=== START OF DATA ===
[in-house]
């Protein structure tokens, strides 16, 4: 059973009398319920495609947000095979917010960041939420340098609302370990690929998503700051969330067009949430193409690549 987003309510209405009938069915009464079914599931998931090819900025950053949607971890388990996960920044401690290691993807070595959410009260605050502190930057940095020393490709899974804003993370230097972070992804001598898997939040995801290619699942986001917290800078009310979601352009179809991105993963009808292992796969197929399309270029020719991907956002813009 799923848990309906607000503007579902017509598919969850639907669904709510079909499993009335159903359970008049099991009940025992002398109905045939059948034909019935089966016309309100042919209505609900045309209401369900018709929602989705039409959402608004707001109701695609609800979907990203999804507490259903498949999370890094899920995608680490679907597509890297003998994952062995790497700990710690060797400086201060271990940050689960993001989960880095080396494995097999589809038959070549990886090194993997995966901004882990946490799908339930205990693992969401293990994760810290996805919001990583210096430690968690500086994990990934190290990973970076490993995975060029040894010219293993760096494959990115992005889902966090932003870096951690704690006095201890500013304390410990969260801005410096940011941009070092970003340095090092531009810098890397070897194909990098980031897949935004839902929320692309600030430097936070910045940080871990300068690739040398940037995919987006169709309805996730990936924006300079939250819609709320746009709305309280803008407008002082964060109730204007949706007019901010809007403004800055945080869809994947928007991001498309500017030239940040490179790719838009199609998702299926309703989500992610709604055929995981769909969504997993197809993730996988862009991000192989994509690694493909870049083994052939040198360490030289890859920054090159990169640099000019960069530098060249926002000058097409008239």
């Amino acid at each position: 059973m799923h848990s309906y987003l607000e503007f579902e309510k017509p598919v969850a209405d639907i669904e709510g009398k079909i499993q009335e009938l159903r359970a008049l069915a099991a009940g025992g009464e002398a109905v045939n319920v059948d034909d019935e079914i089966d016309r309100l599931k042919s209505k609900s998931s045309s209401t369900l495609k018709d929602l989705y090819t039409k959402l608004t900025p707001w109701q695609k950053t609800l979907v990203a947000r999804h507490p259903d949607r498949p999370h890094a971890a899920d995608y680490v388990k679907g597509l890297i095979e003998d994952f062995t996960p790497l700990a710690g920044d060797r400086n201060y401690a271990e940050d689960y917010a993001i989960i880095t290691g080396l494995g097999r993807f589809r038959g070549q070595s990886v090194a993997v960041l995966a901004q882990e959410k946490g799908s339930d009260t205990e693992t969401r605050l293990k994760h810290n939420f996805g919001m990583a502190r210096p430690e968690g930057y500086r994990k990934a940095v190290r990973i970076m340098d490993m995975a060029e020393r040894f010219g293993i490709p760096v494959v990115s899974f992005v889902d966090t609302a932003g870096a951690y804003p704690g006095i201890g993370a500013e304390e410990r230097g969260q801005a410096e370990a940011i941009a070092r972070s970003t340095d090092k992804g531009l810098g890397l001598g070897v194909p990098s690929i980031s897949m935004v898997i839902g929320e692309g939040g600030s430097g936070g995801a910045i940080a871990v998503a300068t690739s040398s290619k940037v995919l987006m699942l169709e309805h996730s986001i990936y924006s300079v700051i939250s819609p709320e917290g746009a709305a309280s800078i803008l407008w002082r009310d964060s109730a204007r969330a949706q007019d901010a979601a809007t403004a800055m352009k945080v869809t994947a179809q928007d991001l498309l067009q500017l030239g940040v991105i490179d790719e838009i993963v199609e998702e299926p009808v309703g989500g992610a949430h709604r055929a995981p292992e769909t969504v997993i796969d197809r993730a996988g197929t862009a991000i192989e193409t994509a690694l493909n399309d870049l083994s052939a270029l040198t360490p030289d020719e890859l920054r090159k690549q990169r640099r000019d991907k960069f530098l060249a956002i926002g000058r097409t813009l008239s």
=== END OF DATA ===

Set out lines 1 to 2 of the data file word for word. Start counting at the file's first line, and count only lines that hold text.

[in-house]
């Protein structure tokens, strides 16, 4: 059973009398319920495609947000095979917010960041939420340098609302370990690929998503700051969330067009949430193409690549 987003309510209405009938069915009464079914599931998931090819900025950053949607971890388990996960920044401690290691993807070595959410009260605050502190930057940095020393490709899974804003993370230097972070992804001598898997939040995801290619699942986001917290800078009310979601352009179809991105993963009808292992796969197929399309270029020719991907956002813009 799923848990309906607000503007579902017509598919969850639907669904709510079909499993009335159903359970008049099991009940025992002398109905045939059948034909019935089966016309309100042919209505609900045309209401369900018709929602989705039409959402608004707001109701695609609800979907990203999804507490259903498949999370890094899920995608680490679907597509890297003998994952062995790497700990710690060797400086201060271990940050689960993001989960880095080396494995097999589809038959070549990886090194993997995966901004882990946490799908339930205990693992969401293990994760810290996805919001990583210096430690968690500086994990990934190290990973970076490993995975060029040894010219293993760096494959990115992005889902966090932003870096951690704690006095201890500013304390410990969260801005410096940011941009070092970003340095090092531009810098890397070897194909990098980031897949935004839902929320692309600030430097936070910045940080871990300068690739040398940037995919987006169709309805996730990936924006300079939250819609709320746009709305309280803008407008002082964060109730204007949706007019901010809007403004800055945080869809994947928007991001498309500017030239940040490179790719838009199609998702299926309703989500992610709604055929995981769909969504997993197809993730996988862009991000192989994509690694493909870049083994052939040198360490030289890859920054090159990169640099000019960069530098060249926002000058097409008239």